Champion Hereford Steer (King Max) raised and shown by Jacqueline Bowen of Prosperity Acres.
The National Junior Hereford Association (NJHA) is one of the largest, strongest and most active junior cattle programs in the country. Over the years, members of this association have gone on to earn international and domestic respect as models for youth organizational success.
The NJHA, through its extensive educational programs, continues to lay the foundation for the beef industry’s future leaders. The traditions of the past coupled with the energy of today’s board of directors have created a progressive approach to further develop a meaningful and educational association focus.
Until the 18th century, the cattle of the Herefordshire area were similar to other cattle of southern England, being wholly red with a white switch, similar to the modern North Devon and Sussex breeds. During the 18th and early 19th centuries, other cattle (mainly Shorthorns) were used to create a new type of draught and beef cattle which at first varied in color, different herds ranging from yellow to grey and light brown, and with varying amounts of white. However, by the end of the 18th century the white face characteristic of the modern breed was well established, and the modern color was estabilised during the 19th century.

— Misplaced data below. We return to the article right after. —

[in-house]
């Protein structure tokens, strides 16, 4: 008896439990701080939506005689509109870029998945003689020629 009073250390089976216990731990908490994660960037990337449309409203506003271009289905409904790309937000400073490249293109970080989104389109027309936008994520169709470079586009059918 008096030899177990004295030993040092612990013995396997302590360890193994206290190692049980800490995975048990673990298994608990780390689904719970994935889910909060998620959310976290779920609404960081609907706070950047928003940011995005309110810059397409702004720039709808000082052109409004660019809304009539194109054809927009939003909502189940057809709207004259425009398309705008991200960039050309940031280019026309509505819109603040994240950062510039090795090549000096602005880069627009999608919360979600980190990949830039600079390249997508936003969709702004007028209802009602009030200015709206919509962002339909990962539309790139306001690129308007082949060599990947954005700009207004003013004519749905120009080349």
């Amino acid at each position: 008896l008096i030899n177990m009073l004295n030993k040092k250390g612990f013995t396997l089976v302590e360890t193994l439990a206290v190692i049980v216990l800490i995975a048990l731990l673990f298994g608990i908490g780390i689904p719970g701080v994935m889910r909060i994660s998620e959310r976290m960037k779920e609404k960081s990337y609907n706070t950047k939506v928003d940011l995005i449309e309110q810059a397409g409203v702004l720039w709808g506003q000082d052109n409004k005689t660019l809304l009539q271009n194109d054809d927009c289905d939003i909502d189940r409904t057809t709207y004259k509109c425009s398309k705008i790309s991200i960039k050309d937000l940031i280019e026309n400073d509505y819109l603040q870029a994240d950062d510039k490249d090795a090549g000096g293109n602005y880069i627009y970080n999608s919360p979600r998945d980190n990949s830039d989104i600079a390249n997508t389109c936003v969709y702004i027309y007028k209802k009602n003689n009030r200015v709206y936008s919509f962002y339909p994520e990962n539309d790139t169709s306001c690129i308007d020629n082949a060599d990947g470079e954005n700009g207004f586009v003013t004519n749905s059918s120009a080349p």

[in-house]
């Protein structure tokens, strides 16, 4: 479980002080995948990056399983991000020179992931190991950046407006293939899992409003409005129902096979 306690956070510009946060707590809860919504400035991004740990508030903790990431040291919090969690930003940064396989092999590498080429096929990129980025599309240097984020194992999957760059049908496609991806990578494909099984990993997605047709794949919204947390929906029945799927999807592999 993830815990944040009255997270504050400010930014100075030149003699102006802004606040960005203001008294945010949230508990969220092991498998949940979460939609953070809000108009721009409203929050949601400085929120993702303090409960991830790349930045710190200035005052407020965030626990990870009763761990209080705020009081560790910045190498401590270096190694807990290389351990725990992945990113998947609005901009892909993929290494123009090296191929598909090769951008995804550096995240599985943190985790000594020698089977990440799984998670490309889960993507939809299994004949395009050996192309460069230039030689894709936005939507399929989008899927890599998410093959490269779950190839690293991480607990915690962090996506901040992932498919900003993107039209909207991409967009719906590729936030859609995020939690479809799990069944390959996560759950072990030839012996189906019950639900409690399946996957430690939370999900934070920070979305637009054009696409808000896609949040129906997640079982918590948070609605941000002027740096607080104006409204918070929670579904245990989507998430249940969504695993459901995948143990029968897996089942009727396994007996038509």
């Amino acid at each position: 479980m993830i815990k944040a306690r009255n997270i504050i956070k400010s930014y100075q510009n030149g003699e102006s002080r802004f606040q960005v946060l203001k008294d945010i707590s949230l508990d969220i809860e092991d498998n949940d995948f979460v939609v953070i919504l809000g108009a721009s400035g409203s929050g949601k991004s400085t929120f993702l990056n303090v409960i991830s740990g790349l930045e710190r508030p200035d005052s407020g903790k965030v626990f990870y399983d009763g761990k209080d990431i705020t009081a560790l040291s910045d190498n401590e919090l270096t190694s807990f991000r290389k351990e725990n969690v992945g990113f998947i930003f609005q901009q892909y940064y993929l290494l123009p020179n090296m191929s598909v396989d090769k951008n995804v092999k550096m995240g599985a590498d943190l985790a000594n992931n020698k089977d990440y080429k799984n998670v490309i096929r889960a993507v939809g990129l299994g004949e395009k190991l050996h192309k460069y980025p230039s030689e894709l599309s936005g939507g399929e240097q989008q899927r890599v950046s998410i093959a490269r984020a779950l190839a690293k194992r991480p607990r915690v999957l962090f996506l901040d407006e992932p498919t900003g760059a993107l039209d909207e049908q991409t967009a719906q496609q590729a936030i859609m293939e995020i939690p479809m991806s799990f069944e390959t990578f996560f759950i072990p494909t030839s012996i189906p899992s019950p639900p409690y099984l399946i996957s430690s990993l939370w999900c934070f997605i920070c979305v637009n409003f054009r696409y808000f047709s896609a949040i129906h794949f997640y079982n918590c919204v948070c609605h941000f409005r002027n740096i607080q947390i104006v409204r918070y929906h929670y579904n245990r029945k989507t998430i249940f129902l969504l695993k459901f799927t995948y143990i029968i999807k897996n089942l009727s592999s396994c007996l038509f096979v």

The Hereford is still seen in the Herefordshire countryside today and featured prominently at agricultural shows. The first imports of Herefords to the United States were around 1816 by the politician Henry Clay, with larger importation of the breed beginning in the 1840s.